Looks nice mind.
Good point, I guess you could move the stone slightly left and right to avoid this. But that depends a bit on how much space you've got left (there's no dimensions mentioned, so hard to estimate). And it wouldn't be very convenient.

They could make the whole thing wider, and have the angled bracket be able to move sideways too, then it would work.
 

Sandyn

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Darn!!! Reading the title, I thought it was like a rain dance. Some ceremony you could perform to help get your blades sharp.

I'll put the head dress back into the cupboard..........
 

D_W

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Fair points, freehand can work well (or even better in skilled hands). I usually hone my blades freehand, but find that after some time the angle goes slightly off and prefer to use a jig like this (I have the Veritas one) to get the blade back to a straight and precise angle.

This jig is an alternative to the existing ones, and I was wondering what people think about this specific jig, not if a sharpening jig is useful in general (there's plenty topics on that probably).
So, the issue here is and will probably be for everyone, to grind an hone the bulk of the steel away from the edge so that you're only honing a small amount. That will prevent you from chasing the bevel higher.

As much as everyone always loves to talk about how strong the tool edge will be if it's rounded or a single bevel, I've never gotten a well sharpened tool without clearance or edge bluntness issues like that. Grind and fast hone most of that away so that you're dealing with final honing only a small part that doesn't steepen.

when it does or if it does, then you know you need to grind more often.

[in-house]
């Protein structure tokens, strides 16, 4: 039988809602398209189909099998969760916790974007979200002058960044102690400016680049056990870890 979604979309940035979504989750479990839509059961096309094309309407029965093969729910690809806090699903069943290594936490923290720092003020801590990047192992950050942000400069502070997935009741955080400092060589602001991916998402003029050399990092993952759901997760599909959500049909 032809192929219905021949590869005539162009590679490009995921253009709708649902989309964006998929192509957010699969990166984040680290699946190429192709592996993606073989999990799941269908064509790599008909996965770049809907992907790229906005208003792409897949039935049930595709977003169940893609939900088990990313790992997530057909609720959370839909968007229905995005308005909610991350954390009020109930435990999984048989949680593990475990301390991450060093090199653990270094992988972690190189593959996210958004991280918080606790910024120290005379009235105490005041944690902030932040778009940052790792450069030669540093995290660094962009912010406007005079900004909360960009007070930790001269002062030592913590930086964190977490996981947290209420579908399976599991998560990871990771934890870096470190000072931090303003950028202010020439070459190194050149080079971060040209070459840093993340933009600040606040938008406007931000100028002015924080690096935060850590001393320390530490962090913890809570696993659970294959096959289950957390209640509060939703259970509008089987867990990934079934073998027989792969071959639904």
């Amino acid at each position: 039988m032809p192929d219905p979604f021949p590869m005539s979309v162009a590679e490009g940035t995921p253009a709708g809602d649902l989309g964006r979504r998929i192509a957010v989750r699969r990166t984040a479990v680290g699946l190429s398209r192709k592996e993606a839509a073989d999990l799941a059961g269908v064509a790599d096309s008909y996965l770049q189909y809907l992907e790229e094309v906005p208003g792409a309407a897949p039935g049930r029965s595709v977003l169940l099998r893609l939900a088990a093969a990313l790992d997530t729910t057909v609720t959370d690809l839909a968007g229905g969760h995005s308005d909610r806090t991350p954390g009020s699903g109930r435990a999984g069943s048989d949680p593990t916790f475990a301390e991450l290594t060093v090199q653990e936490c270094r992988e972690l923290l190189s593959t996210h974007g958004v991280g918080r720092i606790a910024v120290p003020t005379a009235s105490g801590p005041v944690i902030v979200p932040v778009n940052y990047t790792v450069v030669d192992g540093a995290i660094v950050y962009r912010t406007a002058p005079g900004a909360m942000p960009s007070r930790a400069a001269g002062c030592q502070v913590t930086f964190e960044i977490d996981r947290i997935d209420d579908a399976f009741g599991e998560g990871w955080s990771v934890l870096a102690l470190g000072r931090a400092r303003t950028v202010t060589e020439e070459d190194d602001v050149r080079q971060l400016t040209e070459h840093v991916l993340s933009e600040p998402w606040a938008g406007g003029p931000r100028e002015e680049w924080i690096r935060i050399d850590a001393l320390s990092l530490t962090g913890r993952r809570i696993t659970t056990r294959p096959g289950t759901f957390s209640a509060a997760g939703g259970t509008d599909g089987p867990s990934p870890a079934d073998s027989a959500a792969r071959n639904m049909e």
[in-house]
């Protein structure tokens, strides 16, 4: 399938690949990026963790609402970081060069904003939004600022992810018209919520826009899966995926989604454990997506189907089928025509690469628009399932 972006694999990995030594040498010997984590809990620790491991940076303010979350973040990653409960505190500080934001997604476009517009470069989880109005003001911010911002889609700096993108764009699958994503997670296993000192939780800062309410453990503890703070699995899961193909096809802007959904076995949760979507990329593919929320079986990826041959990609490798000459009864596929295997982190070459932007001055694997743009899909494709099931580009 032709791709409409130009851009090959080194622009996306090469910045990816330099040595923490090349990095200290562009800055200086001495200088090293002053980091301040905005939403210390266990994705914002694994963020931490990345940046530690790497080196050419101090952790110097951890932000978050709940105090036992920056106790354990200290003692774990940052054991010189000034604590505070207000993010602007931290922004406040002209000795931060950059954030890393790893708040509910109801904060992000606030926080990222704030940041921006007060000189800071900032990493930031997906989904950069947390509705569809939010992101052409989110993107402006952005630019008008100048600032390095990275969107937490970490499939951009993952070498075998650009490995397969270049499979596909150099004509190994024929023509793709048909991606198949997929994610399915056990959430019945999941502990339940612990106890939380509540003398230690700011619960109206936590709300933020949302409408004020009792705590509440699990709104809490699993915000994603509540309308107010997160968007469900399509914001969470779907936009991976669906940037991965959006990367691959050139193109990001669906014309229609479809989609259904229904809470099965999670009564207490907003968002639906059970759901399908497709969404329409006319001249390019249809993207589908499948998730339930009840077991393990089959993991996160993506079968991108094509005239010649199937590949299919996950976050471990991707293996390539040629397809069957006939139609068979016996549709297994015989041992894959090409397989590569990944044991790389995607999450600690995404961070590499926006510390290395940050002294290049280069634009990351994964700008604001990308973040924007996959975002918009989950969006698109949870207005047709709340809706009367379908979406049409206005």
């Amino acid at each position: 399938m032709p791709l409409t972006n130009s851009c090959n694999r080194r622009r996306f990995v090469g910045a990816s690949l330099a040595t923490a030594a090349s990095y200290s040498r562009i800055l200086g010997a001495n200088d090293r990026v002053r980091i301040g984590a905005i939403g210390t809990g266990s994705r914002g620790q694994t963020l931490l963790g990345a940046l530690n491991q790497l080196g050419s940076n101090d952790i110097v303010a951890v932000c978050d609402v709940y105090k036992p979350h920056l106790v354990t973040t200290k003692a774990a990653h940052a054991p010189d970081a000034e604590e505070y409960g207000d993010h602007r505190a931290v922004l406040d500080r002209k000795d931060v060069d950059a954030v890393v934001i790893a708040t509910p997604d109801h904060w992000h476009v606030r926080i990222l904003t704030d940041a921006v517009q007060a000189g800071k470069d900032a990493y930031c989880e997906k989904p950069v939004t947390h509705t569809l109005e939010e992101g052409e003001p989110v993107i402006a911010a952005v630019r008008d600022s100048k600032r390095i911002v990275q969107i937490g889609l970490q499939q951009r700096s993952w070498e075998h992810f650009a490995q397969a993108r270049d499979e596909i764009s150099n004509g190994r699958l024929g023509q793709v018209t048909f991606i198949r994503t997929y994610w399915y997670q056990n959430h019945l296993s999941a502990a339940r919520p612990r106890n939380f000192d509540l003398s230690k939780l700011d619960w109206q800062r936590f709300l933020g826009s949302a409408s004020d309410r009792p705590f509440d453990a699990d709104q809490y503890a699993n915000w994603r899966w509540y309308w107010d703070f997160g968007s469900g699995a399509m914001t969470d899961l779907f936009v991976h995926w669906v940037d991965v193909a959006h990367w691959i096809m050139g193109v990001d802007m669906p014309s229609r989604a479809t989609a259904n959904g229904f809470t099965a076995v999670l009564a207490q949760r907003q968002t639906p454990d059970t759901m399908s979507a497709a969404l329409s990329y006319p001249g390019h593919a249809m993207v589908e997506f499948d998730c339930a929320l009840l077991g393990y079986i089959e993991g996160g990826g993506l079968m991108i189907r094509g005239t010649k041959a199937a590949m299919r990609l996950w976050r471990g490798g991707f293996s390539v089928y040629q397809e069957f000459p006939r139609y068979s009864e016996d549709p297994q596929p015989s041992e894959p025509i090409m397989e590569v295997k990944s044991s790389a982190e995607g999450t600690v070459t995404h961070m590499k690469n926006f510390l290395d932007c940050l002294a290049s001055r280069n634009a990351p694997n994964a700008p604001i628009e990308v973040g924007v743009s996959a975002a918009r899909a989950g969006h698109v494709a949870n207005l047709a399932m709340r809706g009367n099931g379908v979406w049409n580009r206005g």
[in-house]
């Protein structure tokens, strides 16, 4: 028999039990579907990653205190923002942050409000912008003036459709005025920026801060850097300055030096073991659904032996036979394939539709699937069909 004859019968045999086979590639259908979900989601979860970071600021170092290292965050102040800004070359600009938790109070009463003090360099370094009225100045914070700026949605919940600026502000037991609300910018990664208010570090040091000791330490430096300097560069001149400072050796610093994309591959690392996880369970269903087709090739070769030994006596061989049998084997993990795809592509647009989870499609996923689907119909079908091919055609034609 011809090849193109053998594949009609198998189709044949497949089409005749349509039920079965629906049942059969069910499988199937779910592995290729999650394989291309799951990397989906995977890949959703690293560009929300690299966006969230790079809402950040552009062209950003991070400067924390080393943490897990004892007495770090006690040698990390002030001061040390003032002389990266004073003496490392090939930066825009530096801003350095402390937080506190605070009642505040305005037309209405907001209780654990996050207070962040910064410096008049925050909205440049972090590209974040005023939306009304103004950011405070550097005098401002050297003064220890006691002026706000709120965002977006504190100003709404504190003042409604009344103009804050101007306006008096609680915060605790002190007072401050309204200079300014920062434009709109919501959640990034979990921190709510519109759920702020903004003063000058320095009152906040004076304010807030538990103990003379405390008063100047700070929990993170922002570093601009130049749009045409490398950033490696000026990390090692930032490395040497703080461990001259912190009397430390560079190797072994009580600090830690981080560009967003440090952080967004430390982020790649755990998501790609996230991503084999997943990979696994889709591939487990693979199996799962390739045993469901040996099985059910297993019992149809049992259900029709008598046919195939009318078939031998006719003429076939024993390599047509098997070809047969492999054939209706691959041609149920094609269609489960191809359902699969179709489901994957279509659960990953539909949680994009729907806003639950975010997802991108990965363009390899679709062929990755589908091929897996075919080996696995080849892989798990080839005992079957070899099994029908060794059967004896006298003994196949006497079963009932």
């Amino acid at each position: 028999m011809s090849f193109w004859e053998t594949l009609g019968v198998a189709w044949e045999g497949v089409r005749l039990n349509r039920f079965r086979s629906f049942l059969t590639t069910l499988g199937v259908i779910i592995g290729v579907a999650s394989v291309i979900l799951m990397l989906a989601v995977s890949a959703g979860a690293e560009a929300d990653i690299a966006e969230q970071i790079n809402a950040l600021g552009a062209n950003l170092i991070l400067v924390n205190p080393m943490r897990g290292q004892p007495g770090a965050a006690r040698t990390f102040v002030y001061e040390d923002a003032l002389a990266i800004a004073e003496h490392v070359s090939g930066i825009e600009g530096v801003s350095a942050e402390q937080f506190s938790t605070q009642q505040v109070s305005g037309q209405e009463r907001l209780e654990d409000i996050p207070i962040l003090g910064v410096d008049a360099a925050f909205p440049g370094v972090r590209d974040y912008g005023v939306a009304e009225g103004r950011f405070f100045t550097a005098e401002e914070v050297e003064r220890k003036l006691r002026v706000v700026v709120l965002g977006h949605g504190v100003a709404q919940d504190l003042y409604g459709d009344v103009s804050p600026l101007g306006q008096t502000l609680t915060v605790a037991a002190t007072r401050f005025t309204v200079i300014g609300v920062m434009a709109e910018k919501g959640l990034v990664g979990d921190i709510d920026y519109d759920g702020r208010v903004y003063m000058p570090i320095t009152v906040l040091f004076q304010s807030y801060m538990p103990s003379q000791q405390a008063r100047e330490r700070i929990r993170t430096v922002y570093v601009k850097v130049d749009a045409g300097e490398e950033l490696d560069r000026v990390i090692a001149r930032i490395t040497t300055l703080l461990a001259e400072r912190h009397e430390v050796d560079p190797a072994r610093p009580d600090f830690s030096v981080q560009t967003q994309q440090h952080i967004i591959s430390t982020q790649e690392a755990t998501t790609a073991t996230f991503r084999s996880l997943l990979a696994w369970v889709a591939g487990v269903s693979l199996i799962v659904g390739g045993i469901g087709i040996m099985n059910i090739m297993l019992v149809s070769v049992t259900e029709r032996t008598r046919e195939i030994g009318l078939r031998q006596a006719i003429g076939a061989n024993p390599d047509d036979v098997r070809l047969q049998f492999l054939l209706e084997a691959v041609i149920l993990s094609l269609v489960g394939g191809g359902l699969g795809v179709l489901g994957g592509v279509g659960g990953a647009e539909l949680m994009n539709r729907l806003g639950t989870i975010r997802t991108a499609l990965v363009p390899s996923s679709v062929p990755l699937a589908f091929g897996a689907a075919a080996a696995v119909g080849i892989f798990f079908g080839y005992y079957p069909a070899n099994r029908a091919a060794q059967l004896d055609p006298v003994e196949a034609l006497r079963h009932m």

Honing the entire bevel is a waste of time and it results in poor outcomes (and you can use a finer and cheaper/fine finishing step if you only work a tiny bit of the edge).
 

Jacob

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......Honing the entire bevel is a waste of time and it results in poor outcomes (and you can use a finer and cheaper/fine finishing step if you only work a tiny bit of the edge).
It's quicker if you know how to do it , and a little and often means sharper more often..
Also nobody says rounded bevels are better in themselves, it's just that if you do the quick easy way they end up rounded whether you like it or not. There's no particular virtue in a flat bevel either but if that's what you want it is harder to achieve freehand. Only the edge counts but a shiny bevel whatever shape helps a bit by reducing friction.
 

D_W

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Jacob - if someone used my tools and your tools and we counted time, you'd fare poorly. It's not my concern if you don't believe it. I get tools from people on a regular basis and see what they are doing and what the condition of things is. Site work, no problem.

If you're at a bench, there's no reason to do things poorly for arbitrary reasons and there's no reason not to spend one minute getting an iron sharper than any you've ever used, or about the same or a little less for a chisel.

I am sure on a job site building or fixing a window, you could bury me - especially on time spent. With sharpening and tool work, the situation is reversed, but it's what I do.
 

Jacob

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... it's what I do.
Don't worry about it D_W I'm sure your methods work for you but not practical for me as a working woodworker.
 

D_W

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not practical for site work, maybe, but there aren't many hobbyists doing site work. well, scratch that - if you ground the bevels and then honed on site, it'd still be faster. But there are a lot of people who know too much to do anything better.

Especially of the kind who state that they use mostly power tools for the last 3 decades.
 

Jacob

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not practical for site work, maybe, but there aren't many hobbyists doing site work. well, scratch that - if you ground the bevels and then honed on site, it'd still be faster. But there are a lot of people who know too much to do anything better.

Especially of the kind who state that they use mostly power tools for the last 3 decades.
:ROFLMAO: Well I haven't been deluded into hand planing tree trunks by way of "dimensioning" if that's what you mean.